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During a recent proof of concept with a new customer, there was an interesting back and forth between our Blumira team and the customer testing our detections in a pentesting lab environment. 

The customer was very impressed with the detections that were already in place — including our use of a honey account for kerberoasting — but one detection that we were lacking was the ability to test Authentication Server Response (AS-REP) roasting, a tactic that enables threat actors to retrieve — and later crack — users’ password hashes. Based on our customer’s request, we were able to create a detection built into Blumira’s platform to protect against that attack.

I won’t go too in depth into the inner workings of how kerberos authentication functions and how to successfully exploit it; you can find out more about that over here. (Spoiler alert: there’s a good handful of ways to exploit kerberos.) But I will discuss some ways to detect AS-REP roasting in your environment. 

First, let’s go over the differences between kerberoasting and AS-REP roasting.

Kerberoasting vs. AS-REP Roasting

Kerberoasting is an enumeration attack on accounts in Active Directory using Microsoft’s service principal name (SPN) ticket function.

  1. A threat actor enumerates against Active Directory user accounts using an SPN ticket. 
  2. The actor requests the Kerberos Ticket-Granting Service (TGS) Tickets for the SPNs gathered.
  3. The AD Domain Controller responds back with a ticket with the requested services, which are then stored in memory.
  4. The actor uses a tool to extract the hashes included in the response from memory.

AS-REP Roasting is an attack specifically against accounts that do not require pre-authentication. Active Directory requires pre-authentication by default, but this can be controlled on a per-user basis.

  1. A threat actor enumerates against Active Directory user accounts that do not require pre-authentication.
  2. A threat actor requests the Kerberos Ticket-Granting Ticket (TGT)
  3. The AD Domain Controller responds back with the TGT without requiring the account password as a pre-authentication.
  4. The actor uses a tool to extract the hashes from a captured packet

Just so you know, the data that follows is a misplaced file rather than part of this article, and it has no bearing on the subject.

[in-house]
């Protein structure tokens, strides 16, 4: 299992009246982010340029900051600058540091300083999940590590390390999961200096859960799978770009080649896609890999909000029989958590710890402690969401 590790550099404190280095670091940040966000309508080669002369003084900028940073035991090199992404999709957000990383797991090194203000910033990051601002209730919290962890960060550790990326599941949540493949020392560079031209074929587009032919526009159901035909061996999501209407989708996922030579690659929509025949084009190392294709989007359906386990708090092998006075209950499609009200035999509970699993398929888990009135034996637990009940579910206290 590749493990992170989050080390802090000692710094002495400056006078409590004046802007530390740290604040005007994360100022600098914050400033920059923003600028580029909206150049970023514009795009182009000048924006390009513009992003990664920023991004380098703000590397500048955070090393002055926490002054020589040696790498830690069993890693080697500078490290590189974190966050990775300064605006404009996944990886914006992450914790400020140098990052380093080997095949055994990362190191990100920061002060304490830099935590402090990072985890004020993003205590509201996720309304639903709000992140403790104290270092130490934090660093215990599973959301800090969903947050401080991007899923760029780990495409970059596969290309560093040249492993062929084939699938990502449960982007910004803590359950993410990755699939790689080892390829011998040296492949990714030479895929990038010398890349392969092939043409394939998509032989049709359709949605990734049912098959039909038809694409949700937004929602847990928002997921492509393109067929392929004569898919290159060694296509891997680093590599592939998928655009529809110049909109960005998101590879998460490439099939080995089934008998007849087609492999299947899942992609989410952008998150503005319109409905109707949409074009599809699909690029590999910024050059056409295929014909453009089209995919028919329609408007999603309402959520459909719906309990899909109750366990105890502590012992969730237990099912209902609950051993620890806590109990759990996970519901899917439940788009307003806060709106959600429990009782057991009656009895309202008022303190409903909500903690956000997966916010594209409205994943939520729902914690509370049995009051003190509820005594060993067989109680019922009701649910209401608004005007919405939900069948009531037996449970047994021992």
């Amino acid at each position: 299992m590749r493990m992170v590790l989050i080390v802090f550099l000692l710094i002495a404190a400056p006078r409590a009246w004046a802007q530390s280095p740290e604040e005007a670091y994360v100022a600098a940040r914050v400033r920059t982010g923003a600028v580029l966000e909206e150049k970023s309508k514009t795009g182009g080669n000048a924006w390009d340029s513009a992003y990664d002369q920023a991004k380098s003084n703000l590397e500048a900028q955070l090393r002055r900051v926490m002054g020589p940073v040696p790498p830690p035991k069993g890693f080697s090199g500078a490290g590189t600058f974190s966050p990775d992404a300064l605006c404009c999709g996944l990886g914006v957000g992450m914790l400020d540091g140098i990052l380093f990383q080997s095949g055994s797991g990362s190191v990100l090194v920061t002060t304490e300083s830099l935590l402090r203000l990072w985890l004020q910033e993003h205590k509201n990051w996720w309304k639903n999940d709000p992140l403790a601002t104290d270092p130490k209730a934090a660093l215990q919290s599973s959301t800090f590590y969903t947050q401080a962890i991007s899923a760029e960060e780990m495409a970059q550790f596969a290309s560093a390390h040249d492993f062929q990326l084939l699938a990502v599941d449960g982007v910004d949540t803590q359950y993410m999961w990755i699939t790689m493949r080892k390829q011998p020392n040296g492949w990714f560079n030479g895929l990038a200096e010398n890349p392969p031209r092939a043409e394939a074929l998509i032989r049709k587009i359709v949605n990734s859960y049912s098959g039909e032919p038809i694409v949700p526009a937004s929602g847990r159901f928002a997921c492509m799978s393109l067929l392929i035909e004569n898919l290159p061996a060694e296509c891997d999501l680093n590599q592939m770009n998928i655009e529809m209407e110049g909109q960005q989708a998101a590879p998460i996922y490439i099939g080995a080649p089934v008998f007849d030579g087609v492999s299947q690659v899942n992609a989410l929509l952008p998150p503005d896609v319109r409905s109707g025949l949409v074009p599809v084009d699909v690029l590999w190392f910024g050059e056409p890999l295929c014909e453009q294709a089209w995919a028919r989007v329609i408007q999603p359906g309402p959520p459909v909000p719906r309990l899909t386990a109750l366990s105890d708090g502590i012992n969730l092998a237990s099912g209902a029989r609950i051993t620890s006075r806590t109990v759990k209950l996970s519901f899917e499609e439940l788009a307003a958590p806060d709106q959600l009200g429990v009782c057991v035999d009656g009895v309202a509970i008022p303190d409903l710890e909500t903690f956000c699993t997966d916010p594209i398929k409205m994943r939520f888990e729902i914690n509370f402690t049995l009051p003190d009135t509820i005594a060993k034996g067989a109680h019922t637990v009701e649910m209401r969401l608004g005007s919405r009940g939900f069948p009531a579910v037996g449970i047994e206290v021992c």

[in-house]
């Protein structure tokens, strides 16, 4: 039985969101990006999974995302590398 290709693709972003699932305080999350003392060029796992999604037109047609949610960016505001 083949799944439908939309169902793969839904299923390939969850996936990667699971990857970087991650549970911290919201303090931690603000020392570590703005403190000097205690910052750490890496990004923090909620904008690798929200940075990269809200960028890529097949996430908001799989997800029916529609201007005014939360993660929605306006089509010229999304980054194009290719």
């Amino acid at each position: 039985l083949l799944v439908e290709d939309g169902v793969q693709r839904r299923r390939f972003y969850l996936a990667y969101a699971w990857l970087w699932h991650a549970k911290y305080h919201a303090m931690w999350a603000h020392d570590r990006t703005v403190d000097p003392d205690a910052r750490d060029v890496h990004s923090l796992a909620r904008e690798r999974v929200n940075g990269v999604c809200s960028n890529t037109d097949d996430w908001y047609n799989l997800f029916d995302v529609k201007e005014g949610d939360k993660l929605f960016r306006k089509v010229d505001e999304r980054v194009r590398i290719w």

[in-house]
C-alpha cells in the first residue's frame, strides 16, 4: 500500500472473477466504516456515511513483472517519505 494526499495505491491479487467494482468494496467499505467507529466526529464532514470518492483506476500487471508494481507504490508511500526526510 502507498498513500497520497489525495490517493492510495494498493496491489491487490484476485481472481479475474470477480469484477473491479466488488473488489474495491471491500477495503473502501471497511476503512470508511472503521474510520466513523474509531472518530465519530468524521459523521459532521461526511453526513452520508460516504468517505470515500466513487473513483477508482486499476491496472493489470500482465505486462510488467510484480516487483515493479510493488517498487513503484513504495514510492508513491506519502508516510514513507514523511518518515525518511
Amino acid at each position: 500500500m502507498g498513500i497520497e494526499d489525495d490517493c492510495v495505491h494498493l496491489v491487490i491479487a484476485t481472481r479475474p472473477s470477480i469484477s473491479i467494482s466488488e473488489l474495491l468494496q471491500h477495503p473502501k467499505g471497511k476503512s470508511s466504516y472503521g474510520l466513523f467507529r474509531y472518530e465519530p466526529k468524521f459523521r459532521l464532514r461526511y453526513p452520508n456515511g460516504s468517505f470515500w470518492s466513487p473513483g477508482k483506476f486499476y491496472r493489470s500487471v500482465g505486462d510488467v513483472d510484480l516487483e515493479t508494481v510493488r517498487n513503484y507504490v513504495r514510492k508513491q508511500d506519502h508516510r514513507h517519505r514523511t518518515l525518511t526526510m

How To Detect AS-REP Roasting

One of the simpler detections can be focused around honey accounts — the same active deception technique that we use for our Kerberoasting detection. 

Here you see our “YayNoPreauth” user account, being actively exploited with the ASREPRoast tool from harmj0y.

During this attack the following Event ID 4768 is generated with the following parameters:

  • Event ID = 4768
  • Ticket Encryption Type = 0x17
  • Ticket Options = 0x40800010
  • Service Name = krbtgt

Here’s what the finding looks like in Blumira’s platform:

How To Prevent AS-REP Roasting

As with any active deception technology, you should monitor more actively on honey accounts than on a normal account.

While it’s possible to perform this attack in some environments with active accounts, we highly recommend to require pre-authentication whenever possible. When you do not require pre-authentication, you should closely monitor all accounts and endpoints involved, as you can much more easily compromise those accounts. Never allow those accounts to be a member of any group that has elevated permissions. 

To audit an environment for accounts that have the “no pre-authentication required” flag set, you can run the Powershell command:

 get-aduser -f * -pr DoesNotRequirePreAuth | where {$_.DoesNotRequirePreAuth -eq $TRUE

Crafting Detections With Blumira

Blumira’s incident detection engineers (IDEs) threat-hunt on your behalf, so you don’t have to. IDEs constantly develop rules based on threat-based research and observed attack paths. They emulate attacks in the lab, then craft detections based on threat actor behavior. 

Our IDEs are open to new ideas for detections, based on customers’ needs — just like the customer who wanted to detect AS-REP. Meanwhile, our responsive security operations team is available for expertise and ongoing support to help you continuously improve your security coverage.

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